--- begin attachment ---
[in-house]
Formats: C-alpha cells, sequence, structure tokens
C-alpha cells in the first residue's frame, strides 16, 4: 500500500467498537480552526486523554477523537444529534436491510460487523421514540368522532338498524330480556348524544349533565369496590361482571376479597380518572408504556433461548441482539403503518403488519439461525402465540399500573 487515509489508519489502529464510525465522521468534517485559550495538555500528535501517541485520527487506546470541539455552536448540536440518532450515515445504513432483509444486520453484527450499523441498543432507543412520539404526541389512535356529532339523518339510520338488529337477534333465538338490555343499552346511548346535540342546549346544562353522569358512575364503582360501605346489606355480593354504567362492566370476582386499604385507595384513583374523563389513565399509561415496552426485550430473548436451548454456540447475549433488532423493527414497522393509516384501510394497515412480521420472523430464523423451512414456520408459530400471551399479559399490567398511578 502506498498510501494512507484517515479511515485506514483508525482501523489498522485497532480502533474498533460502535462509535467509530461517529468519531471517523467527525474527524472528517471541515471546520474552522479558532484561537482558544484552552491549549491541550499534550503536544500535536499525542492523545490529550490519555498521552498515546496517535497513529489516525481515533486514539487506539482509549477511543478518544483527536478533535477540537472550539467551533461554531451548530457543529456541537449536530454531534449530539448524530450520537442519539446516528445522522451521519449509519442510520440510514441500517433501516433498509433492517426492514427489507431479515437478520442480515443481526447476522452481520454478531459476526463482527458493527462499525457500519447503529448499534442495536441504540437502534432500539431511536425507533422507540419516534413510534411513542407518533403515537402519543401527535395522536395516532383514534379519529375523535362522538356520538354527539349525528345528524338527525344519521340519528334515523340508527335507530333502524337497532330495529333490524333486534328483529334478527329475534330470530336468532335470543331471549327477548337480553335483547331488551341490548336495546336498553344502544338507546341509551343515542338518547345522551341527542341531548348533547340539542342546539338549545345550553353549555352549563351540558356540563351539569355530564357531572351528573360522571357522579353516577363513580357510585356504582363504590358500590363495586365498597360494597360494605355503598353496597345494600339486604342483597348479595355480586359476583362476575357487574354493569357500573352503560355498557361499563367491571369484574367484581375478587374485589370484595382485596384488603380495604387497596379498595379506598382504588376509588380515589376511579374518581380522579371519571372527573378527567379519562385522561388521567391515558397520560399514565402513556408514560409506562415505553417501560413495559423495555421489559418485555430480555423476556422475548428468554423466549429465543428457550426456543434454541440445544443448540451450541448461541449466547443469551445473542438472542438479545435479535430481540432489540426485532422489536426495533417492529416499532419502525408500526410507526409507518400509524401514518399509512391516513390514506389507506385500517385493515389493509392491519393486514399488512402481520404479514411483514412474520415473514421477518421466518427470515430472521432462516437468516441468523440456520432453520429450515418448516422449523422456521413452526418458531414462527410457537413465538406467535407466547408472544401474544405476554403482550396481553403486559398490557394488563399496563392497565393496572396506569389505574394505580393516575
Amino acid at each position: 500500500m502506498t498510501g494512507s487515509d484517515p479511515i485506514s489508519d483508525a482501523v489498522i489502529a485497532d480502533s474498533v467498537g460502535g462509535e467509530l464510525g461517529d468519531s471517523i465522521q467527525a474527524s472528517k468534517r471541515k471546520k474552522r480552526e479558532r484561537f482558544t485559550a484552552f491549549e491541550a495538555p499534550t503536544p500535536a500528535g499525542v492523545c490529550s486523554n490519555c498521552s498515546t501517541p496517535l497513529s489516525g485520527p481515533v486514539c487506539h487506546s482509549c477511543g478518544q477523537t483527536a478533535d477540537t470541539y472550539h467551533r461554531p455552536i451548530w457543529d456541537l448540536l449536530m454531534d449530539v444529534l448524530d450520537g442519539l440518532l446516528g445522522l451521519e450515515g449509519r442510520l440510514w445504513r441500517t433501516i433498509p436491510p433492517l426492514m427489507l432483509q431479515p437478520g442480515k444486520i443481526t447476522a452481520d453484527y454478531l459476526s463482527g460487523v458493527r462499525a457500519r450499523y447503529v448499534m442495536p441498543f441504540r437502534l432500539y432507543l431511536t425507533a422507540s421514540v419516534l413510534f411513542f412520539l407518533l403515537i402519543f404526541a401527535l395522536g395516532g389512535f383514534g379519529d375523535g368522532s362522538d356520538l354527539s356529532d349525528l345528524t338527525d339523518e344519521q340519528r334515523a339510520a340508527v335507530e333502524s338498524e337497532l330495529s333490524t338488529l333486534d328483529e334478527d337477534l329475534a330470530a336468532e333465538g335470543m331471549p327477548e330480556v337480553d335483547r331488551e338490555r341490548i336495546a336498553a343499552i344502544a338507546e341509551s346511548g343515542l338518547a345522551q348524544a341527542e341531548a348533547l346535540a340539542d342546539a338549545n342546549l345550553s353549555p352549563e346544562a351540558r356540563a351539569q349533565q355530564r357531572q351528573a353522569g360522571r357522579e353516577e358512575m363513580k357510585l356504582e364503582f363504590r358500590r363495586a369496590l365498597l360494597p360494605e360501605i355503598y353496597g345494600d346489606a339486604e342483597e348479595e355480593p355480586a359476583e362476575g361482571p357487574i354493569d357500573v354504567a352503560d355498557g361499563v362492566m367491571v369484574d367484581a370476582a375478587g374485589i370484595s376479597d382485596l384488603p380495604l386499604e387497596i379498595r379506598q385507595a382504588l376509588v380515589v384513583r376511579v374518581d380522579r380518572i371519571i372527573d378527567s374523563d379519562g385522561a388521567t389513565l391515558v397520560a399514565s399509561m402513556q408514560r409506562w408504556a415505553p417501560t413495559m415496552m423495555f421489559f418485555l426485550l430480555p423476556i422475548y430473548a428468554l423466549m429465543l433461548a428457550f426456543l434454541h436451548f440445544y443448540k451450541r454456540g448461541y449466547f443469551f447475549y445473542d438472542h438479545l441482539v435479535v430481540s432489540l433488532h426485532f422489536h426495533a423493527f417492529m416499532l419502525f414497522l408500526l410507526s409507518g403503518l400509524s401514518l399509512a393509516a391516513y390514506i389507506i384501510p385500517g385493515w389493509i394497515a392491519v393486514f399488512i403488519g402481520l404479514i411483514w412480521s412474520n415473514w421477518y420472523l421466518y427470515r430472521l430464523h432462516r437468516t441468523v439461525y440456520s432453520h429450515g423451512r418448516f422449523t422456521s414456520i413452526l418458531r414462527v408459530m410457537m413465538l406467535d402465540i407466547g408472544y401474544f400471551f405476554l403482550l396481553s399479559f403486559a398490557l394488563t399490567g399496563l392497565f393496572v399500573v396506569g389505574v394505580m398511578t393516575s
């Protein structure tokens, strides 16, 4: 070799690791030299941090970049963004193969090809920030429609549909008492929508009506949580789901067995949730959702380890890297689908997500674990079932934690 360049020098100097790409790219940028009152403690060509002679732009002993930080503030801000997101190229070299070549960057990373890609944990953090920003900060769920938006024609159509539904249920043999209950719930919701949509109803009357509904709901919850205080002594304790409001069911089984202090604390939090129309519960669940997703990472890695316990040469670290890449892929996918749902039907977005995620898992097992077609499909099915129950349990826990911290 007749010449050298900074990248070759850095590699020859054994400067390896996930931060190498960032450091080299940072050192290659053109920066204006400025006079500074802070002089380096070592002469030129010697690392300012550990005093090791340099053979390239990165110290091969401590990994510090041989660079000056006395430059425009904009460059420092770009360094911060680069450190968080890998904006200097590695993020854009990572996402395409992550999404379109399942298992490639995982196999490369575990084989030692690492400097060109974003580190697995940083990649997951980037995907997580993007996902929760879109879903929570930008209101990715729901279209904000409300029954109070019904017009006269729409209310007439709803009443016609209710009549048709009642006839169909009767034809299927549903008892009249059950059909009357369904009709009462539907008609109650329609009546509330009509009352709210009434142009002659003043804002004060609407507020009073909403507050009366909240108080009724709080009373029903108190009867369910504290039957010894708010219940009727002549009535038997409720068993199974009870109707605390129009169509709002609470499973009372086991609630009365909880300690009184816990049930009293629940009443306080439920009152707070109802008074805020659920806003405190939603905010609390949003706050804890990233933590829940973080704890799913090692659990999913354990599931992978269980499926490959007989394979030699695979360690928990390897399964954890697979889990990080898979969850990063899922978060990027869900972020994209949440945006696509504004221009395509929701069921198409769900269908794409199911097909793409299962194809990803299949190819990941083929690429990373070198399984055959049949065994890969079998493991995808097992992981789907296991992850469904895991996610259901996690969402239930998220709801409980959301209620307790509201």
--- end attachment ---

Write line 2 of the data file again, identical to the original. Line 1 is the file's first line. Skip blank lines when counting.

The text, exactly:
Formats: C-alpha cells, sequence, structure tokens